The city is a whirl of decadence and corruption and he embarks on a life of parties and shady business dealings, as well as an illicit affair.
But as another war threatens, everything around him starts to crumble and the future for him and for France suddenly looks dangerously uncertain.
Irène Némirovsky has long been a favourite author of mine and is definitely one of the best 20th century authors, sadly still criminally under recognised by readers out there. Her ability to clearly convey human nature is incisive and dramatic but most of all beautifully accomplished.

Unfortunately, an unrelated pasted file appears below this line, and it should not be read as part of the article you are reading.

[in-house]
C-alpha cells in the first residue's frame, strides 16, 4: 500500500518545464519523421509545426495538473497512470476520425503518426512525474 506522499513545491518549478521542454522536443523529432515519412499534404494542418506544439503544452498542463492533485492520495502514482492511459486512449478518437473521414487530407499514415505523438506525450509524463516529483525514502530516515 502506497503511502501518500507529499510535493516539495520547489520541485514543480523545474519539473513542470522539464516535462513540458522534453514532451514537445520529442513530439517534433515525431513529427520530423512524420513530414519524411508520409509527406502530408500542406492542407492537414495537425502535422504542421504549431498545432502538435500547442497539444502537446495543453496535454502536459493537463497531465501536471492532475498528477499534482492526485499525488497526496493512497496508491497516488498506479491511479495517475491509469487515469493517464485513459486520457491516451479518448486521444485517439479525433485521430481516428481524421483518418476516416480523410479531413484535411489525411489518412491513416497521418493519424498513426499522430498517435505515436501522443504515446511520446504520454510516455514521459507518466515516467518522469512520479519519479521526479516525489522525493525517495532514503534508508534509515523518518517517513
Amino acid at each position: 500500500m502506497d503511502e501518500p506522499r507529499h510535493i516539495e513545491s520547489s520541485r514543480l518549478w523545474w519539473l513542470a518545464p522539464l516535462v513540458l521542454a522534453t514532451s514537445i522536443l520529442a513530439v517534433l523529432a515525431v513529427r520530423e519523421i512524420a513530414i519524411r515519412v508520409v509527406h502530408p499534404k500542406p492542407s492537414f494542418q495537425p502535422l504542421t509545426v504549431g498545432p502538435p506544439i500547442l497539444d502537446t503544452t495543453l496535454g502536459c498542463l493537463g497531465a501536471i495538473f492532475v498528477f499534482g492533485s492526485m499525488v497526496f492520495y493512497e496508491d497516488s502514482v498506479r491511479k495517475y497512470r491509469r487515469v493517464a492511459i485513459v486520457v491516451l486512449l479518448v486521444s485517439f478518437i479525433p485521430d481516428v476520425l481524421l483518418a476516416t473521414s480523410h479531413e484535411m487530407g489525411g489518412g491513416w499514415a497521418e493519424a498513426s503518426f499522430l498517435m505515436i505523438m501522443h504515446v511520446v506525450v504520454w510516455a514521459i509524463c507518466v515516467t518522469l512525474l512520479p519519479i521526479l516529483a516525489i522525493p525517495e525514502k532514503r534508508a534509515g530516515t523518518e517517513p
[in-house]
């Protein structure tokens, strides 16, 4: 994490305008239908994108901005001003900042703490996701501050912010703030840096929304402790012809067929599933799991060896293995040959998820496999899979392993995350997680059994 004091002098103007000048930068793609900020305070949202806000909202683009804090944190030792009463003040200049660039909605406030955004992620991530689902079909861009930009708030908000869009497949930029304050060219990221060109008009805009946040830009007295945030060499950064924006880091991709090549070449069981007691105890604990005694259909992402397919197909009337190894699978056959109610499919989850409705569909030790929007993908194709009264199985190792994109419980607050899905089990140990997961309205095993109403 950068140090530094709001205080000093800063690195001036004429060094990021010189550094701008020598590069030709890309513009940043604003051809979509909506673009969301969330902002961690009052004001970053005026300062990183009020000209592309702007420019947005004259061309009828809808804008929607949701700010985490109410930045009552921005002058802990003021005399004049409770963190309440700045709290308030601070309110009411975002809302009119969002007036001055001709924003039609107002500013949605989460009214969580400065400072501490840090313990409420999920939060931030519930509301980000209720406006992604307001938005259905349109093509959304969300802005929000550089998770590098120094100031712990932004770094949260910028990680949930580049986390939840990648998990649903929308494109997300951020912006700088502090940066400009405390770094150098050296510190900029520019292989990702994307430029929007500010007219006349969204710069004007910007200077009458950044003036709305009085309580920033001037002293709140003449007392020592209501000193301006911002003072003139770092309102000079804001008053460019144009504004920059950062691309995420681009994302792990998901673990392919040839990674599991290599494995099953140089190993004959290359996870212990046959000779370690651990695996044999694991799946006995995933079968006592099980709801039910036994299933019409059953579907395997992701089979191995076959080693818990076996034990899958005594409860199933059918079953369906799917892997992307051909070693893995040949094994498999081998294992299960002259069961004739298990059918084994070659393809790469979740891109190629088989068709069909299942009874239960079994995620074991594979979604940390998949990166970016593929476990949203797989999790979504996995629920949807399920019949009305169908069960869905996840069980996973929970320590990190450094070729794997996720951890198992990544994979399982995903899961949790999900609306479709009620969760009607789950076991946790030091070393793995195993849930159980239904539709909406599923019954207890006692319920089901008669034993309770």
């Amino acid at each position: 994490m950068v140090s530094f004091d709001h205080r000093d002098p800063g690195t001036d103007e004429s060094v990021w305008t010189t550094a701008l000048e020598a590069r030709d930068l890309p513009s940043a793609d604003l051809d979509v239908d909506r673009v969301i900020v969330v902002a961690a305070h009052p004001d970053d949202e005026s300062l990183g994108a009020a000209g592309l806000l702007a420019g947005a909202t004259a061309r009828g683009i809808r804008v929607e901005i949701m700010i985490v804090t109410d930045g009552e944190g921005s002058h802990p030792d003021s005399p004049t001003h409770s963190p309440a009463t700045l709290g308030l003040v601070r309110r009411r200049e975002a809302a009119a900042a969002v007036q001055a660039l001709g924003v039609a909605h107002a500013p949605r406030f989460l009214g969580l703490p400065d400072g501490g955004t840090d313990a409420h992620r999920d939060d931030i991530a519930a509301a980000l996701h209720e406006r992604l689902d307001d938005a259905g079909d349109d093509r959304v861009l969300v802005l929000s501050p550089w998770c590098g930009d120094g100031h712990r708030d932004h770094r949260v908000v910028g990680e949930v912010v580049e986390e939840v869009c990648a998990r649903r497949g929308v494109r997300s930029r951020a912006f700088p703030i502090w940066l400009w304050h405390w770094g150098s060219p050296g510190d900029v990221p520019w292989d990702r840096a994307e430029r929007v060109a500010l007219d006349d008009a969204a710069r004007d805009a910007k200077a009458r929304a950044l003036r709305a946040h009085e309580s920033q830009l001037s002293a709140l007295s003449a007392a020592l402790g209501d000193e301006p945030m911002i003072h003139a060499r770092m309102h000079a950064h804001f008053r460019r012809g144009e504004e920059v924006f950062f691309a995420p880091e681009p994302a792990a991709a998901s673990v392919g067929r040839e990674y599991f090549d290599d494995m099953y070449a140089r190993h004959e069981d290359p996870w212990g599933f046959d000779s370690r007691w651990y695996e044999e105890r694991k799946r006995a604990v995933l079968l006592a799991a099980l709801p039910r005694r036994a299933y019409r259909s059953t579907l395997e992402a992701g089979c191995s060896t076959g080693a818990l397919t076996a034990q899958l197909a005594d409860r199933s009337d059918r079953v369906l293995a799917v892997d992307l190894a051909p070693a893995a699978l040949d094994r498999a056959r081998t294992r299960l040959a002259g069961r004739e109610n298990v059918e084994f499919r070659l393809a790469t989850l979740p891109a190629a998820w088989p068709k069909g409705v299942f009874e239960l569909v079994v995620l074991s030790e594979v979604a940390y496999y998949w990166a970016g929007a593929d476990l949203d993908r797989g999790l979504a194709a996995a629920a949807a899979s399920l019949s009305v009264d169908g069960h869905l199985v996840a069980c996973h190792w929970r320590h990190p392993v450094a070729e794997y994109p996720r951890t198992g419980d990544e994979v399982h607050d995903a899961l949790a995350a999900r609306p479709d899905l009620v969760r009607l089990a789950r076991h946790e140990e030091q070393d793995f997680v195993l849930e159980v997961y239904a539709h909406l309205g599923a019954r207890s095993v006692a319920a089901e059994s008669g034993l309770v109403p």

The first chapter contains a wonderful Champs-Élysées family scene, which was perfectly executed and was made all the more poignant knowing the events that history is rushing inexorably toward. I would have been happy to stay in that place and just wish these people well but sadly that is not life.
Perhaps they have now gone too far to step back and feel we’re on the brink of an abyss? But what is certain is that it will be the young men who are first to fall into that abyss.
It’s a hard book to read knowing what will befall nations and tear apart of families. The problem with Némirovsky’s characters – which goes for all her books – is that they are so well realised and penned that it becomes hard to see them suffer on their journeys. Even the characters one dislikes demand a certain sympathy as their flaws are something we can all relate to as much as their fears and expectations. Read the rest of this entry »